Noémie Viaud, Piotr Pielaszek, Gabor Draskoczy and David Leonard / Léa Trombert workshops' all really inspire me. They are all such good makers and it makes me want to be more rigorous in my making.
Which maker or which specific violin has inspired you the most?
Well we had to study Antonio Stradivari for 4 years, so I can’t say that this maker didn’t inspire me. And so far I didn’t dare make an instrument which isn’t inspired / copied by Stradivarius, because there is still so much to learn from him.
I also very much enjoy looking at French school instrument making because of how neat the work they produced was. I personally like Miremont and Lupot in how they varnished their instruments, and the craftsmanship is quite amazing to look at; boringly perfect as some persons would say.
What do you think are the secrets to success in modern making?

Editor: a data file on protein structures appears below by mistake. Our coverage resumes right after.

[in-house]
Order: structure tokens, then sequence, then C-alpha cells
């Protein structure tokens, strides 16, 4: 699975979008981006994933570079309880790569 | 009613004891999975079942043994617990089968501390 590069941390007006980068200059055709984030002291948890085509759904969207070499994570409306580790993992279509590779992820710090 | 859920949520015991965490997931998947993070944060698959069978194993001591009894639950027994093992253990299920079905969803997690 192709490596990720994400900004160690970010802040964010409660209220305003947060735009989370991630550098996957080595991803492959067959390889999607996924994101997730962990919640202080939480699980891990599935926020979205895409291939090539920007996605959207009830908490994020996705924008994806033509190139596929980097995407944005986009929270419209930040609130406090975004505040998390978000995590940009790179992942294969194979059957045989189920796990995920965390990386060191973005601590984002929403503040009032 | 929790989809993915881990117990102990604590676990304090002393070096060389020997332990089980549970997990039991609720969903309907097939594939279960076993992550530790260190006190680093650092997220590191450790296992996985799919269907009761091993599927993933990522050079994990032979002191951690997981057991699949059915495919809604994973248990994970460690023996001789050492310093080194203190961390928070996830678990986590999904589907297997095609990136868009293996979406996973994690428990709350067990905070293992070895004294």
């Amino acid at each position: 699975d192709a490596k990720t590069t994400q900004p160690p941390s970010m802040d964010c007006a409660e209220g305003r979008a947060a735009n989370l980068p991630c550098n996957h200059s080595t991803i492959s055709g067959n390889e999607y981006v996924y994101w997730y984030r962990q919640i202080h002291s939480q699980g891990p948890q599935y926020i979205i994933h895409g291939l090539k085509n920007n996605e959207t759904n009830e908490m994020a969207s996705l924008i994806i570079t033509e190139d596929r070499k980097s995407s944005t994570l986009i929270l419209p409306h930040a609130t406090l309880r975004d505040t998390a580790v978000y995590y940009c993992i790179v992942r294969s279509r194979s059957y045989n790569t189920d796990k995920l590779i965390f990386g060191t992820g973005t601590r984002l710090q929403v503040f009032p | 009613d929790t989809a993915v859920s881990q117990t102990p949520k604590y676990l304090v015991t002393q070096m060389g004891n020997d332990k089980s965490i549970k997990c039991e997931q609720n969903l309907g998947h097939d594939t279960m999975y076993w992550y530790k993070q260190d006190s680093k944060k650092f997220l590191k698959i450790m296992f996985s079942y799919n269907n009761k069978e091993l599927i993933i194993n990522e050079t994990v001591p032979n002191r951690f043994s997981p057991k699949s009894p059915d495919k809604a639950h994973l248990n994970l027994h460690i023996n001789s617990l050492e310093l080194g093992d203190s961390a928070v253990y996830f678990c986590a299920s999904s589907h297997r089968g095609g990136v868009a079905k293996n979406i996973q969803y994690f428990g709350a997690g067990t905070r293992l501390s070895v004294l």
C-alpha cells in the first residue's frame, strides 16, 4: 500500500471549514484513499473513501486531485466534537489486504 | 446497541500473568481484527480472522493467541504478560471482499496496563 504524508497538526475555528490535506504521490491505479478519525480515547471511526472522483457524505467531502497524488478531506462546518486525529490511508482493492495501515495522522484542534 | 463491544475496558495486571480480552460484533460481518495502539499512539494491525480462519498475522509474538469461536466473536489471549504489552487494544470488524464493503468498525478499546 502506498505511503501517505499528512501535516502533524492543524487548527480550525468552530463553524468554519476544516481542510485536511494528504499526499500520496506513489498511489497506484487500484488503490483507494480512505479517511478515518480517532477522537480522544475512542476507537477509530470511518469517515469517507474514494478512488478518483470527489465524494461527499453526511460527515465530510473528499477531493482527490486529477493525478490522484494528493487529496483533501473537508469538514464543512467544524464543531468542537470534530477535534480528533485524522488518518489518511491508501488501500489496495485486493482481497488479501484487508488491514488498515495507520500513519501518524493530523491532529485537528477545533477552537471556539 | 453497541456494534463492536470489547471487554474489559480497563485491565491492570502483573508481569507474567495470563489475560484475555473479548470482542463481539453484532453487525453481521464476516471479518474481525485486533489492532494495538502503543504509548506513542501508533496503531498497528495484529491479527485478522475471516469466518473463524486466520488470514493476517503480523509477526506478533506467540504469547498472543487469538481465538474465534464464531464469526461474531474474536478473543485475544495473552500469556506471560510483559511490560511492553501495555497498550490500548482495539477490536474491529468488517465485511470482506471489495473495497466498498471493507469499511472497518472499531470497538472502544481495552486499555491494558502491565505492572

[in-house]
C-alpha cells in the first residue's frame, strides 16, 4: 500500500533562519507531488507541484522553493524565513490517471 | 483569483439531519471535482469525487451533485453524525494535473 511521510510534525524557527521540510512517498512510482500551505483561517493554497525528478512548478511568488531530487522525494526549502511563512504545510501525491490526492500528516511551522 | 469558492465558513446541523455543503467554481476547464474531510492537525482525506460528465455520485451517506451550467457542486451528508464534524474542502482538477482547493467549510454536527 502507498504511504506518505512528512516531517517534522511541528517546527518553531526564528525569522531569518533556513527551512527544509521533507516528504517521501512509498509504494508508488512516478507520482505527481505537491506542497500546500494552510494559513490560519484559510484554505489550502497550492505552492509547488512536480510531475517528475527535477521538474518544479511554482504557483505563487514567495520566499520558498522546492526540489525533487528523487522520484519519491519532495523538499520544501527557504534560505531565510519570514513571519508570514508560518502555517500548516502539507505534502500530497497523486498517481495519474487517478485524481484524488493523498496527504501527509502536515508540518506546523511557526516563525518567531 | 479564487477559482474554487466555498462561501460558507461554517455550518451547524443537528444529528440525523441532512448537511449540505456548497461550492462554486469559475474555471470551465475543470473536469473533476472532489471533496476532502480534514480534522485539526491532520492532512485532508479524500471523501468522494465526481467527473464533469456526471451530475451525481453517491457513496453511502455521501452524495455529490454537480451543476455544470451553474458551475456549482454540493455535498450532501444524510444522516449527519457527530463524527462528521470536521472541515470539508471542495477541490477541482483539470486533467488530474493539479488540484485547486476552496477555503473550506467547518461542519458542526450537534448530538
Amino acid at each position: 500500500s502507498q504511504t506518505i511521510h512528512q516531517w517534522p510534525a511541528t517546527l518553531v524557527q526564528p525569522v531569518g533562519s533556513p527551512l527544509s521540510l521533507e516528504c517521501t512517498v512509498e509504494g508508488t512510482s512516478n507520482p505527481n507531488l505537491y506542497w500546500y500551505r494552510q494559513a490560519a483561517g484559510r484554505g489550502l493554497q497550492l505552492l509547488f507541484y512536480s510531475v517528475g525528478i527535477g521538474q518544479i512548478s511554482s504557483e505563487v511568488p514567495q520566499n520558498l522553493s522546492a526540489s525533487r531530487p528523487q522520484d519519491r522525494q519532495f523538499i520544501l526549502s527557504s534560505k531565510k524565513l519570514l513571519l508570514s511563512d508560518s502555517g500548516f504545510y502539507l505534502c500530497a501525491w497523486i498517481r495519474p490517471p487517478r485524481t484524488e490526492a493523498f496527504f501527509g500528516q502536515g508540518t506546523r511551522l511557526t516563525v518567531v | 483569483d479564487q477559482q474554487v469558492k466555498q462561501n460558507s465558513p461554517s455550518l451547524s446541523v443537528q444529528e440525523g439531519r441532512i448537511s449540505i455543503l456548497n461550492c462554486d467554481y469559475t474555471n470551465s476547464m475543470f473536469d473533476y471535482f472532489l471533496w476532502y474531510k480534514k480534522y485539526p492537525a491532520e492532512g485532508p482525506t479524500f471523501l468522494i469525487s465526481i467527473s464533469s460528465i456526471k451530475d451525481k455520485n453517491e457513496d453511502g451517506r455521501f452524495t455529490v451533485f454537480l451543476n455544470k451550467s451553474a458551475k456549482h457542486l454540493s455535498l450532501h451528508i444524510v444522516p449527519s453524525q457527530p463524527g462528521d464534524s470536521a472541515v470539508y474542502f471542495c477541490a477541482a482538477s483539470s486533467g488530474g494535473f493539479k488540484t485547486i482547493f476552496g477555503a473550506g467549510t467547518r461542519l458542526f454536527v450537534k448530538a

I would say that the only “secret” would be to listen to each other and collaborate as professionals. To listen to an older professional, what he tried on which model, what kind of varnish, thickness, bass bar, f hole carving, arching, set up. It is I think very important to be the one to listen to what the others do and take notes, try it out ourselves and then see how to adjust it to what works the best for each of us.
Where would you like to be in ten years time?
I don’t know yet. With my very good friend Finn Trucco we would like to bring together the knowledge we collected along our adventures apart from each other and make a workshop where we would make and restore instruments.
What is your most often used tool and why?
I use my pencils a lot. Good pencils with the right thickness are essentials to mark precisely where to mark where to work.
Otherwise I use my knives and apron planes a lot for repairs and set up. We used to work a lot with our files in school but I don’t use them really much anymore.
We currently have two of Ludivine's violins for sale at Stamford Strings. Contact us for more details or to arrange a trial.